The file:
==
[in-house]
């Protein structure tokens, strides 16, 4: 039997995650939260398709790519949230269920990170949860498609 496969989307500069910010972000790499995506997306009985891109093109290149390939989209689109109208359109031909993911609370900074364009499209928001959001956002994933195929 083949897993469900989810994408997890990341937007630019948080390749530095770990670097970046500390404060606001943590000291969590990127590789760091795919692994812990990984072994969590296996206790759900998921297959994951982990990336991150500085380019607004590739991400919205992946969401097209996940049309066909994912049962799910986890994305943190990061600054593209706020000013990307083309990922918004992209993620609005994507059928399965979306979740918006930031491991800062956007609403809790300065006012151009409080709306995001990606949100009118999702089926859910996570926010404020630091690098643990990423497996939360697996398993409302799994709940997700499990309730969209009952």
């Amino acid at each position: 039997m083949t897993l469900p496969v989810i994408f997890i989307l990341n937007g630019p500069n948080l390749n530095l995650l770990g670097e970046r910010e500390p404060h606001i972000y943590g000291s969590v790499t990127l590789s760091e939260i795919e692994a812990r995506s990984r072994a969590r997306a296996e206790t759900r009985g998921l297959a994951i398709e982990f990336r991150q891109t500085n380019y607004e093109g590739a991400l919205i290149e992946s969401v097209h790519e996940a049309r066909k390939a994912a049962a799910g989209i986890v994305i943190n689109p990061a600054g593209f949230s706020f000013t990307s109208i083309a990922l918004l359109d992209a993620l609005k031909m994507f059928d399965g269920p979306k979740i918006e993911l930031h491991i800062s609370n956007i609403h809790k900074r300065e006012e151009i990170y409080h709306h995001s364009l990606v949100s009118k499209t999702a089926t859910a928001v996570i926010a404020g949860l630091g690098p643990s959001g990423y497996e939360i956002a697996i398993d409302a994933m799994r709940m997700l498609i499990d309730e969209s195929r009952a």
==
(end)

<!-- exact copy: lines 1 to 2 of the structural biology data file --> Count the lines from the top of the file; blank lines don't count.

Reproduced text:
[in-house]
């Protein structure tokens, strides 16, 4: 039997995650939260398709790519949230269920990170949860498609 496969989307500069910010972000790499995506997306009985891109093109290149390939989209689109109208359109031909993911609370900074364009499209928001959001956002994933195929 083949897993469900989810994408997890990341937007630019948080390749530095770990670097970046500390404060606001943590000291969590990127590789760091795919692994812990990984072994969590296996206790759900998921297959994951982990990336991150500085380019607004590739991400919205992946969401097209996940049309066909994912049962799910986890994305943190990061600054593209706020000013990307083309990922918004992209993620609005994507059928399965979306979740918006930031491991800062956007609403809790300065006012151009409080709306995001990606949100009118999702089926859910996570926010404020630091690098643990990423497996939360697996398993409302799994709940997700499990309730969209009952």